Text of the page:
Abstract for: Is Ability of Solving Complex Stock-Flow Problems Associated with Ability of Solving Simpler Ones? An Experiment in Turkey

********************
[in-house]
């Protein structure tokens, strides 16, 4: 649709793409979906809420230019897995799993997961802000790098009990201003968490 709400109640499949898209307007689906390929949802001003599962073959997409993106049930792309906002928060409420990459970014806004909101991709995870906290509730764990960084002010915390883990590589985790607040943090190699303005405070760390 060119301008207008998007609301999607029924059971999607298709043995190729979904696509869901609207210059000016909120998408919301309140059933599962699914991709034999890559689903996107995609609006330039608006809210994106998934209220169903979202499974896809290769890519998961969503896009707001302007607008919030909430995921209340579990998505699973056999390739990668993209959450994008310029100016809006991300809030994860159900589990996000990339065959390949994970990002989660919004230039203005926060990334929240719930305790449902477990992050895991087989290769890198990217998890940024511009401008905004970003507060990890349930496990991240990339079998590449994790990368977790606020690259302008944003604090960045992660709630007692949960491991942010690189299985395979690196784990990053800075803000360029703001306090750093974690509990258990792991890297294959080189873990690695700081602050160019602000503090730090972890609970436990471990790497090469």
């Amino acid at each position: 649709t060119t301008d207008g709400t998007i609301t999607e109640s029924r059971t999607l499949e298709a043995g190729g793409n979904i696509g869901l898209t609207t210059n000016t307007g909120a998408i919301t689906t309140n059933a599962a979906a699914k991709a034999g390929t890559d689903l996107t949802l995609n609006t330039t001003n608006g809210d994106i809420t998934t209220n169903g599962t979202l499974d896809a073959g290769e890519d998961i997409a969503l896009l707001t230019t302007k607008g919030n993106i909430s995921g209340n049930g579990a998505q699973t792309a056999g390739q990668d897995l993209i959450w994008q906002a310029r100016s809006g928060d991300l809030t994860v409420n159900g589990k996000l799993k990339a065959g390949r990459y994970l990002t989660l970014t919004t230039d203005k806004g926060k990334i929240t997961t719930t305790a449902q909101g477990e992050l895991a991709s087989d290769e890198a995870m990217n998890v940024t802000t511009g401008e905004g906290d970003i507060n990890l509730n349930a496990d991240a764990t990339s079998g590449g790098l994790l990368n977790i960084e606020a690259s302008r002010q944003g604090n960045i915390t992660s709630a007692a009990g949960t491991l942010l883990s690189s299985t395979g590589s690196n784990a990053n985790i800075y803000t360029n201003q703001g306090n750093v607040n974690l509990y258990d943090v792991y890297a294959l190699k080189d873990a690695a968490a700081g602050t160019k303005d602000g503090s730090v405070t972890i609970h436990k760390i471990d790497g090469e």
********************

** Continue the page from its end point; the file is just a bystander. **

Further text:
There are many studies exploring the reasons behind failures in solving generic system dynamics (SD) problems such as stock- flow (SF) failure. Although they reach some limited associations, they do not find any significant cognition related factor explaining the variation in failures except the positive impact of visual saliency of the problem displays. In present study we put forward the question “Does cognitive problem solving capability improve progressively?” So, we prepare a performance sheet including two parts. First part consists of simpler SF problems and second part contains more complex ones. Then we ask these questions to motivated undergraduate industrial engineering students. Sample of participants consists of two groups. First group is SD educated and second group is not SD educated. We see that while some individuals are performing well in solving more complex SD problems, others are performing well in simpler ones, and ability to solve more complex problems is not dependent on performance in solving simpler ones. But we find associations between capabilities of solving two different more complex SF problems each other. We also see that SD education increases the capability of solving more complex SF problems but does not affect the capability of solving simpler SF problems.